Yes, with some caveats. First, it will generally only be as fast as a normal Seagate Momentus of the same capacity: Speedy, but not SSD-speedy everywhere. This is because it only has 8GB of NAND cache. Seagate’s caching algorithm copies the most frequently used sectors to cache, so the stuff you use often will feel a heck of a lot faster. If you play the same few games regularly, their load and startup times will decrease. If you tend to play one game at a time for weeks and weeks, it will load and start up much faster, as well, after you’ve played it a few times. You won’t get the universal speed boost you’d get from having everything on SSD. Still, the extra NAND can only help with frequently accessed content, so it’s a decent choice for a gaming hard drive.

SLI or Single?

Doc, my rig is a 2.6GHz Core 2 Quad with 8GB of RAM and a pair of GeForce 8800 GTX cards in SLI, booting from a 750GB Seagate Momentus XT hybrid. I want to upgrade my GPUs and am wondering if I'd be better off pairing a couple GeForce GTX 660 cards or buying a single GeForce GTX 680 . Both options cost about the same. I plan on completely rebuilding this machine after the holidays, keeping only the video cards and hybrid drive. Until then, my objective is to be able to play Skyrim on the highest settings; currently it barely runs on the lowest.

- Eric Long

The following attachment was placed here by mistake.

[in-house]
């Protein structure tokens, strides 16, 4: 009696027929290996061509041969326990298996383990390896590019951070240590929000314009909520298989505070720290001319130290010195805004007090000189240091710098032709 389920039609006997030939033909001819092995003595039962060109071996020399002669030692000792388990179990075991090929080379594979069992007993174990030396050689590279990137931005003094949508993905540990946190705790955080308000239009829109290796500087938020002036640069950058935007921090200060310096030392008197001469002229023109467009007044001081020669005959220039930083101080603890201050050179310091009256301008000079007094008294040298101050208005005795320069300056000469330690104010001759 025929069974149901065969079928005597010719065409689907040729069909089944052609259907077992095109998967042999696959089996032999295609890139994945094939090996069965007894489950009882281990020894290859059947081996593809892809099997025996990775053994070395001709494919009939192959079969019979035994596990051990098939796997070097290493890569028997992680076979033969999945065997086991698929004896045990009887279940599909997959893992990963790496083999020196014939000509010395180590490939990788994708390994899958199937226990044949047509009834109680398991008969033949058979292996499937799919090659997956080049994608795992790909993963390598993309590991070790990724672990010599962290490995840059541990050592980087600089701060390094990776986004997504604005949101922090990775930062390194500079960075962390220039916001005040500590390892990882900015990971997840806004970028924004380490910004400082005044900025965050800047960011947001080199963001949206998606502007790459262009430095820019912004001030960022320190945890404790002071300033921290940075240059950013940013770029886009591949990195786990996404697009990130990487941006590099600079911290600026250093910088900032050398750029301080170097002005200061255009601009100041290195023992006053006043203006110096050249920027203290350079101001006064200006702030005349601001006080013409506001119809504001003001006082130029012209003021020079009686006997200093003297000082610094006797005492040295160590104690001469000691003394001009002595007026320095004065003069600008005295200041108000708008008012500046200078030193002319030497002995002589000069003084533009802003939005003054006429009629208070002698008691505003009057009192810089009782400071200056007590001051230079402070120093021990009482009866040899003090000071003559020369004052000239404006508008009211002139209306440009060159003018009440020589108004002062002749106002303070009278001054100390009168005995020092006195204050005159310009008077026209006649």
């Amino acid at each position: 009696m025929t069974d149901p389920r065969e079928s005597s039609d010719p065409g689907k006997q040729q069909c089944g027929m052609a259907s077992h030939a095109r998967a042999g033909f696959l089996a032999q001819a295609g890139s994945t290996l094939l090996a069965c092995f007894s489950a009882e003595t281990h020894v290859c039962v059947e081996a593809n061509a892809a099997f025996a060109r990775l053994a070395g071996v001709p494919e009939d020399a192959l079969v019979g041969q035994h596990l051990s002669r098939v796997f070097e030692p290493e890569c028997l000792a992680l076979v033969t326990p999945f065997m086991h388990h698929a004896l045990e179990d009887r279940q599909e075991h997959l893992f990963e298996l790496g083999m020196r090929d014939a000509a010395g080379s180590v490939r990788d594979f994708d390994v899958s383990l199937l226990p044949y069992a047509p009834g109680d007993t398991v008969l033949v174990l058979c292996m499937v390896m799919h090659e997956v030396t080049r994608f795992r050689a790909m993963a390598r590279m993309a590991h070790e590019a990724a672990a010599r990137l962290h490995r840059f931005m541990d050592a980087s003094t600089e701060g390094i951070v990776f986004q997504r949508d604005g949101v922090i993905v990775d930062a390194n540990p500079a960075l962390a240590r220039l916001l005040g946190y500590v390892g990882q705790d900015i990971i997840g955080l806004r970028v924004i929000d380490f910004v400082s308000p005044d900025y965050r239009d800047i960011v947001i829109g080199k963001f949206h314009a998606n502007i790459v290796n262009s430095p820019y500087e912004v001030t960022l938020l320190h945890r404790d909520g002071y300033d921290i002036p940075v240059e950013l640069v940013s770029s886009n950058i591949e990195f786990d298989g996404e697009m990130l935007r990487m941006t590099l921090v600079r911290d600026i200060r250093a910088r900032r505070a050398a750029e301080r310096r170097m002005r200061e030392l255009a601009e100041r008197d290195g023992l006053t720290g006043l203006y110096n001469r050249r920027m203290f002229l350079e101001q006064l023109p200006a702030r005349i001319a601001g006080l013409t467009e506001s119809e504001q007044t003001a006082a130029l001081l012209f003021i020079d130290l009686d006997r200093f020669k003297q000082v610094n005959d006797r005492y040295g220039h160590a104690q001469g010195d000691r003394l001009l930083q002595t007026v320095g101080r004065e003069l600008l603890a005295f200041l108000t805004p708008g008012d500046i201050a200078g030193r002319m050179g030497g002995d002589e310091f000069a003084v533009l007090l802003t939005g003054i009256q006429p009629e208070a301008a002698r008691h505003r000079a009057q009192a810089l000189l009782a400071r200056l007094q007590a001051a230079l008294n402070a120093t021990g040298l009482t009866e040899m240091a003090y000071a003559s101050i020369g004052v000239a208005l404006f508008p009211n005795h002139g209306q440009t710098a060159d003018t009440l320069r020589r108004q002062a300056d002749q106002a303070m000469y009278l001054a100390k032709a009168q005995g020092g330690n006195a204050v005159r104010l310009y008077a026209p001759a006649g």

Price being equal, Eric want's to know if he should get a single 680 or two 660s.

The Doctor Responds:

Nine times out of 10, our advice is to buy the single fastest video card your budget can afford, rather than two cards. If you buy two GTX 660s, the only way to upgrade is to add a third GTX 660, or throw out both cards. If you get a GTX 680, you can add another one down the line if you want to upgrade. That said, two GTX 660s in SLI will be faster than a single GTX 680. But a single GTX 680 will be more than enough to run Skyrim on its maximum settings. Of your two choices, we say go for the GTX 680.

Time for Some Spring Ripping

In my constant quest to declutter my life, I recently realized I have a lot of DVD movies taking up a lot of space. I was wondering if you have any recommendations on how to convert these into a digital format that I can store on my computer. I’m familiar with DVD rippers, but there are so many choices that I don’t know which is best. Any suggestions?

- Chris Hilland

The Doctor Responds:

The doctor is a huge fan of Slysoft’s AnyDVD , which you can buy for about $64 with two years of updates, or $90 for a lifetime updates. AnyDVD HD allows you to also rip Blu-ray discs that you own, but if you are only going to rip DVDs, the standard version is fine. AnyDVD will let you rip the contents of discs you own to your hard drive, but they do take up a lot of space. So the Doc recommends also running the free transcoder HandBrake . If you point it to your DVD drive, it will transcode the video files after AnyDVD has removed the copy protection, saving you a lot of storage space. The video quality is excellent and the program is multithreaded so it won’t take a year to convert a video. There are several different presets you can choose from but for hard drive storage, High Profile is fine. If you’re price averse, you may want to try the free DVD43 decryption tool . It’s not in the same league as AnyDVD, but it’s free.